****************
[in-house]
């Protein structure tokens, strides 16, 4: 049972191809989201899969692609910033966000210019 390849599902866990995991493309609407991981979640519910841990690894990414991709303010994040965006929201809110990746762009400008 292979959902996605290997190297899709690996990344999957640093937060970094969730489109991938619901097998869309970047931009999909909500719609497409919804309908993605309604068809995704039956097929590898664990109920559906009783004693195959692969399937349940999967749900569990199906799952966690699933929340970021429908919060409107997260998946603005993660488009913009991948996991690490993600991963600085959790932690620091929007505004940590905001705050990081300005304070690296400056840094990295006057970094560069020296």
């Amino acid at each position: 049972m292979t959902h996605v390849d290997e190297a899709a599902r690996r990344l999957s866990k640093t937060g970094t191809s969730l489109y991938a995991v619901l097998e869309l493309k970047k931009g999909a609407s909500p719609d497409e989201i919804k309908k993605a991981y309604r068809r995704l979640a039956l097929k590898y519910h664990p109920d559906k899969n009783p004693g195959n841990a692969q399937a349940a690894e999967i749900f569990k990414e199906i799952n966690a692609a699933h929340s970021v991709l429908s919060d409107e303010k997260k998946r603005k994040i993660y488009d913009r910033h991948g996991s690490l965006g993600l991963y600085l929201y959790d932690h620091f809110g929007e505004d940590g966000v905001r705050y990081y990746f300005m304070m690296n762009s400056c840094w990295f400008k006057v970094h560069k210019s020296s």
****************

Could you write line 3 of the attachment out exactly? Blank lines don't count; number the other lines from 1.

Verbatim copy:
């Amino acid at each position: 049972m292979t959902h996605v390849d290997e190297a899709a599902r690996r990344l999957s866990k640093t937060g970094t191809s969730l489109y991938a995991v619901l097998e869309l493309k970047k931009g999909a609407s909500p719609d497409e989201i919804k309908k993605a991981y309604r068809r995704l979640a039956l097929k590898y519910h664990p109920d559906k899969n009783p004693g195959n841990a692969q399937a349940a690894e999967i749900f569990k990414e199906i799952n966690a692609a699933h929340s970021v991709l429908s919060d409107e303010k997260k998946r603005k994040i993660y488009d913009r910033h991948g996991s690490l965006g993600l991963y600085l929201y959790d932690h620091f809110g929007e505004d940590g966000v905001r705050y990081y990746f300005m304070m690296n762009s400056c840094w990295f400008k006057v970094h560069k210019s020296s």